Driving is a classic example.
It might go something like this:
- Late for work. I jump in the car rather stressed since wife didn't rouse me in time when the alarm didn't go off, and daughter was in the shower when I should have been.
- Nearly hit a passing car as I back out of the driveway at 60 k/h.
Why does he honk at me like that? Doesn't he know I'm in a hurry?? Give me a break!
- Nearly hit by a commuter backing out of his driveway at 60 k/h. I honk hard and glare at him in passing. Who on Earth taught him to drive?? Doesn't he know anything about road safety?
- Sit chafing at the red light on the freeway ramp, only to get stuck in bumper2bumper snails-pace. When's this government going to update this over-stretched infra-structure as promised? Won't be voting for them in the next election!
- A commuter crosses in front of me to get to the next turn off, I have to brake hard to avoid hitting him. I honk hard, lean out of the window and yell at him. Idiot drivers!
- I nearly miss my turn-off and obliged to quickly cross a few lanes before I'm cut off. It wasn't my fault that a car was creeping up in that blind spot! My car wasn't designed with a left-side fish-eye mirror. He has no right to yell and honk like that! Whatever happened to road-courtesy and graciousness? Idiot drivers!
Sound familiar? I wonder if my driving would improve if I put myself in the other driver’s shoes?
“But nah! Haven’t got time for that when I’m stressed!”
Another common example:
A girl is disappointed in love for the second or third time.
She vows: “I’ll never fall in love again! All men are the same!”
A lot of sad songs have been written using those words.
Often she gets over it and falls in love again with, hopefully, a dependable man.
The sad part is when people don’t change their opinion of the other sex or their life choices because of this kind of disappointment. It’s called harbouring bitterness.
Many sadder, even tragic examples can be drawn from everyday life:
- A father hits his child in anger because he didn’t like the way he/she spoke back at him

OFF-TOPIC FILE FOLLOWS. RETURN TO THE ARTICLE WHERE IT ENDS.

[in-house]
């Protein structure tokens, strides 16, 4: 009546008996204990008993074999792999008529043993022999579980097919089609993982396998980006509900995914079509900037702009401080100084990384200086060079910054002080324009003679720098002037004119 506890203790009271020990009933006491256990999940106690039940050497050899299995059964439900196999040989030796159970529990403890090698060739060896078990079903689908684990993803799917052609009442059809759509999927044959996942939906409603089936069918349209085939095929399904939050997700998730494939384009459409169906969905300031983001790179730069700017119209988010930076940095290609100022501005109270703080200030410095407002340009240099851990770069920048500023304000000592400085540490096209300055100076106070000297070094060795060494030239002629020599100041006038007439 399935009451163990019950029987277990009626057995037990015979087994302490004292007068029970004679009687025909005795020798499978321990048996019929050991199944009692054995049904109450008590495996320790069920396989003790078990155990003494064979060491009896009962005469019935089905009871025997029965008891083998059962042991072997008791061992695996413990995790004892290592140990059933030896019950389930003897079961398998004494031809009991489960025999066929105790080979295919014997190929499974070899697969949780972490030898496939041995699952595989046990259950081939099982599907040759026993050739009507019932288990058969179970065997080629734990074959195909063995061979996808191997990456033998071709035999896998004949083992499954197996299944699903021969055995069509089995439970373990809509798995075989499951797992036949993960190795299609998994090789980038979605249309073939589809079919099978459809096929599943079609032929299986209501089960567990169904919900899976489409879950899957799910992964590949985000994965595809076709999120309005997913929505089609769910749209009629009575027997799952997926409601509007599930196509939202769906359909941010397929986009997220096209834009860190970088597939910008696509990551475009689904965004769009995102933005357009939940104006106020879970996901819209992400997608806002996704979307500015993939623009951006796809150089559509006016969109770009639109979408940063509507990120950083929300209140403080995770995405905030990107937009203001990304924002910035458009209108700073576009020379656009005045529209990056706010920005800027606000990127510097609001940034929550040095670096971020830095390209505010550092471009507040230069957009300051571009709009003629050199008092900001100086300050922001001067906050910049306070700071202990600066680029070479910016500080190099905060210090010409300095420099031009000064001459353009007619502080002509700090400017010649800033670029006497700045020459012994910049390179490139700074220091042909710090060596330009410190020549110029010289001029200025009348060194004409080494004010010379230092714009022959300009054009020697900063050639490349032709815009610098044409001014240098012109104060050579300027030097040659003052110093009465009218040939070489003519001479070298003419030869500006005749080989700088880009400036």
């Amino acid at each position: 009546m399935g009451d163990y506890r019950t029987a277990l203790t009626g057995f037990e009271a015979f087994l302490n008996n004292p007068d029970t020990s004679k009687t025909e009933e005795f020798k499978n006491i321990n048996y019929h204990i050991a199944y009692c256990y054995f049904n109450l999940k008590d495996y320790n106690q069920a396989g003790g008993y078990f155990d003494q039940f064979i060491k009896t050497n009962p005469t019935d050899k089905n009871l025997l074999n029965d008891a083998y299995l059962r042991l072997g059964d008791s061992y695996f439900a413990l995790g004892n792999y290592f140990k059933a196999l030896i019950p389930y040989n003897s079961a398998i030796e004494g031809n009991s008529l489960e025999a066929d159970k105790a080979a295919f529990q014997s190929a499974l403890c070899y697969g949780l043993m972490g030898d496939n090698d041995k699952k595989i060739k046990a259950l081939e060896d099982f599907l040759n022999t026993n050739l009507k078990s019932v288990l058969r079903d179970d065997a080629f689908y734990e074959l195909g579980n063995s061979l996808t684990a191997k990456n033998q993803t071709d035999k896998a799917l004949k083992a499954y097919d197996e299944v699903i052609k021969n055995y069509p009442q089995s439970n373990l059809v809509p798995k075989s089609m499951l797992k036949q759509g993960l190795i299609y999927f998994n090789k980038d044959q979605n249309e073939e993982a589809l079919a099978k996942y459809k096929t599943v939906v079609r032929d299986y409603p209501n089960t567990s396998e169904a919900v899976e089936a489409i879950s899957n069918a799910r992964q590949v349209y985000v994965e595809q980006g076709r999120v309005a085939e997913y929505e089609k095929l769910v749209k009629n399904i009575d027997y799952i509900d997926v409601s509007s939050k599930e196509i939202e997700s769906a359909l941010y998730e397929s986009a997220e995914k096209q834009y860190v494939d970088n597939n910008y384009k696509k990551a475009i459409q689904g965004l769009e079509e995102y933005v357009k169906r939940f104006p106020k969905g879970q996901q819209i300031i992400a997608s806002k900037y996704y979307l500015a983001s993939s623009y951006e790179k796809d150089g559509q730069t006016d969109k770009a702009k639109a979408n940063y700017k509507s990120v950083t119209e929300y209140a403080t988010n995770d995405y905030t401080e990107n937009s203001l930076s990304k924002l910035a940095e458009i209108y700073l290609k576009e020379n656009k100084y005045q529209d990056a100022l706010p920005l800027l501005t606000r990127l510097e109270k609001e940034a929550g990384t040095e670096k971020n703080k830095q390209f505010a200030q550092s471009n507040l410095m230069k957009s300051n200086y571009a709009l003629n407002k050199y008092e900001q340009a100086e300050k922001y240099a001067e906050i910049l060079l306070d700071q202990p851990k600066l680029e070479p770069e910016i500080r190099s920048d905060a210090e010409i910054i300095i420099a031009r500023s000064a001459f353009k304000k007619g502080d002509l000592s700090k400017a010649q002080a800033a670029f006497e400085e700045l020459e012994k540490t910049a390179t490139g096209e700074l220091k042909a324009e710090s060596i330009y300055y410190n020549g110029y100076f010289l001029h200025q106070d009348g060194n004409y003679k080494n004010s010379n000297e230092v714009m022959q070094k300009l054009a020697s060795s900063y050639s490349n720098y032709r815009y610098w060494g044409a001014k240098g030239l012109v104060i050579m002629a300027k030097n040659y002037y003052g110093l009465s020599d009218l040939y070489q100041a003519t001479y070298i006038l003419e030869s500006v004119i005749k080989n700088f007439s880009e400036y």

- A child hates his/her father because of cases of child abuse.
“I’ll never forgive him!”
(Please note: I’m neither condoning child abuse or trivializing the pain the victim has suffered.)
- A boy gets ridiculed and bullied at school because he is smaller or different in some way from the “cool kids”. He withdraws into himself.
There have been some extreme cases when they have tried self-harm, even suicide.
This is why we need to learn to get out of the reactive way of living, before it becomes a monkey on our back i.e become bitter, unforgiving, hard, cynical or emotionally crippled in some way.
A reaction is normal, but we can still make choices that can lift us above the situation, instead of becoming enslaved to it.
I know. I’ve tried both approaches.
I’m not saying I’ve thoroughly learned my lesson, because I still occasionally react, rather than stepping back and choosing to be pro-active about it.
But when I have done the latter, it’s been so liberating for me, and sown a lot of interesting seed in the life of the perpetrator.
The best example in history was the man who hung on a cross:
“….When they hurled their insults at him, he did not retaliate; when he suffered, he made no threats. Instead, he entrusted himself to Him who judges justly.”
(1 Peter 2:23 NIVUK)